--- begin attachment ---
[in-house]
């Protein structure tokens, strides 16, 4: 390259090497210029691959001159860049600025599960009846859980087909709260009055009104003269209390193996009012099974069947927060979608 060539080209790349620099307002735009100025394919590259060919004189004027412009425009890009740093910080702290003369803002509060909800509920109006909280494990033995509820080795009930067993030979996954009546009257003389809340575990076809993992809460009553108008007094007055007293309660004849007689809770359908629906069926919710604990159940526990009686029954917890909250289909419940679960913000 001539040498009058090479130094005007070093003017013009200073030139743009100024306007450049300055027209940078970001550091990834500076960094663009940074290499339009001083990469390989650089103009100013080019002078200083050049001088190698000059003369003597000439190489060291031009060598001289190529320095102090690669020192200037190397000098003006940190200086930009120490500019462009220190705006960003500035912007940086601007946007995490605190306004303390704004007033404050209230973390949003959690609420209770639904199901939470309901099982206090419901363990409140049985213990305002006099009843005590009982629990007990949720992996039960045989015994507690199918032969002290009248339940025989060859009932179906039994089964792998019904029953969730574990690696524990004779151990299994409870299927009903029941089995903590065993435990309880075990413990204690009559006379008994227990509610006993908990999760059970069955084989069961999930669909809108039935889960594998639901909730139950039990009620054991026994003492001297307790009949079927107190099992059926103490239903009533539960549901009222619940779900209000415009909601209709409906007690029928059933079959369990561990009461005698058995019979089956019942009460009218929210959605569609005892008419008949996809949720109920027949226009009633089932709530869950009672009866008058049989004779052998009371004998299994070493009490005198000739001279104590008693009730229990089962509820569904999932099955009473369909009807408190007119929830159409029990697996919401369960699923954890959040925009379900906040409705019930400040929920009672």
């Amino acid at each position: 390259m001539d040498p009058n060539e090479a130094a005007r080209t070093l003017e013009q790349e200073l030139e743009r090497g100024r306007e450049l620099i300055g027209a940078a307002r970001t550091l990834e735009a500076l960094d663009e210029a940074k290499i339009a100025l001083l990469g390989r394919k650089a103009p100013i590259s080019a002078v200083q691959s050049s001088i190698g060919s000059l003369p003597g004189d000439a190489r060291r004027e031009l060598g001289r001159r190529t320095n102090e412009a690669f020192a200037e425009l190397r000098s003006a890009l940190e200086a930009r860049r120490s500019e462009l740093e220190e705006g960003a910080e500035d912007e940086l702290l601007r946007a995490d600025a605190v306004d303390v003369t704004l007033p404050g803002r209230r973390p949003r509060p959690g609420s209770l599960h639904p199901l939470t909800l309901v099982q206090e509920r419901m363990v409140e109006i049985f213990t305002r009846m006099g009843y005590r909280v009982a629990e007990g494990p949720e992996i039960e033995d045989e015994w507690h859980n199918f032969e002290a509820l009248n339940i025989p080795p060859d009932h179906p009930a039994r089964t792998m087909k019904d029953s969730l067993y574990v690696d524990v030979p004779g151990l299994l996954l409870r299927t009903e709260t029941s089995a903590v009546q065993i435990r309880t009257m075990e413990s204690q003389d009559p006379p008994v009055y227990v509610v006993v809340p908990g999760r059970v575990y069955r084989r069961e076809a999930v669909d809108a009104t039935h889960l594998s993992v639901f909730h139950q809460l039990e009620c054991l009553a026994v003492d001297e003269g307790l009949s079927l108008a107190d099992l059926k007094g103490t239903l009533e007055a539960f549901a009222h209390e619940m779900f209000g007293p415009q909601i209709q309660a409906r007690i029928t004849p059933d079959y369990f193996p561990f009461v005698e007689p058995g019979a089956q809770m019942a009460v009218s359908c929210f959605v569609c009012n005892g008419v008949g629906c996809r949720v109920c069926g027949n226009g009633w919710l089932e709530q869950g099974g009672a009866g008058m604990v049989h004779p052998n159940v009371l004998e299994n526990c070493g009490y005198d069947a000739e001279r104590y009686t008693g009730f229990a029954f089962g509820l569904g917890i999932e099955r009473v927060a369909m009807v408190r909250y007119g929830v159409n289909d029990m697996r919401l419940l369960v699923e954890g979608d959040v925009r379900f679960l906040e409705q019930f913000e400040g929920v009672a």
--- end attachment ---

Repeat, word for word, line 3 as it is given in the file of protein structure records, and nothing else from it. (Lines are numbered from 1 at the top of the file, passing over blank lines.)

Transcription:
């Amino acid at each position: 390259m001539d040498p009058n060539e090479a130094a005007r080209t070093l003017e013009q790349e200073l030139e743009r090497g100024r306007e450049l620099i300055g027209a940078a307002r970001t550091l990834e735009a500076l960094d663009e210029a940074k290499i339009a100025l001083l990469g390989r394919k650089a103009p100013i590259s080019a002078v200083q691959s050049s001088i190698g060919s000059l003369p003597g004189d000439a190489r060291r004027e031009l060598g001289r001159r190529t320095n102090e412009a690669f020192a200037e425009l190397r000098s003006a890009l940190e200086a930009r860049r120490s500019e462009l740093e220190e705006g960003a910080e500035d912007e940086l702290l601007r946007a995490d600025a605190v306004d303390v003369t704004l007033p404050g803002r209230r973390p949003r509060p959690g609420s209770l599960h639904p199901l939470t909800l309901v099982q206090e509920r419901m363990v409140e109006i049985f213990t305002r009846m006099g009843y005590r909280v009982a629990e007990g494990p949720e992996i039960e033995d045989e015994w507690h859980n199918f032969e002290a509820l009248n339940i025989p080795p060859d009932h179906p009930a039994r089964t792998m087909k019904d029953s969730l067993y574990v690696d524990v030979p004779g151990l299994l996954l409870r299927t009903e709260t029941s089995a903590v009546q065993i435990r309880t009257m075990e413990s204690q003389d009559p006379p008994v009055y227990v509610v006993v809340p908990g999760r059970v575990y069955r084989r069961e076809a999930v669909d809108a009104t039935h889960l594998s993992v639901f909730h139950q809460l039990e009620c054991l009553a026994v003492d001297e003269g307790l009949s079927l108008a107190d099992l059926k007094g103490t239903l009533e007055a539960f549901a009222h209390e619940m779900f209000g007293p415009q909601i209709q309660a409906r007690i029928t004849p059933d079959y369990f193996p561990f009461v005698e007689p058995g019979a089956q809770m019942a009460v009218s359908c929210f959605v569609c009012n005892g008419v008949g629906c996809r949720v109920c069926g027949n226009g009633w919710l089932e709530q869950g099974g009672a009866g008058m604990v049989h004779p052998n159940v009371l004998e299994n526990c070493g009490y005198d069947a000739e001279r104590y009686t008693g009730f229990a029954f089962g509820l569904g917890i999932e099955r009473v927060a369909m009807v408190r909250y007119g929830v159409n289909d029990m697996r919401l419940l369960v699923e954890g979608d959040v925009r379900f679960l906040e409705q019930f913000e400040g929920v009672a």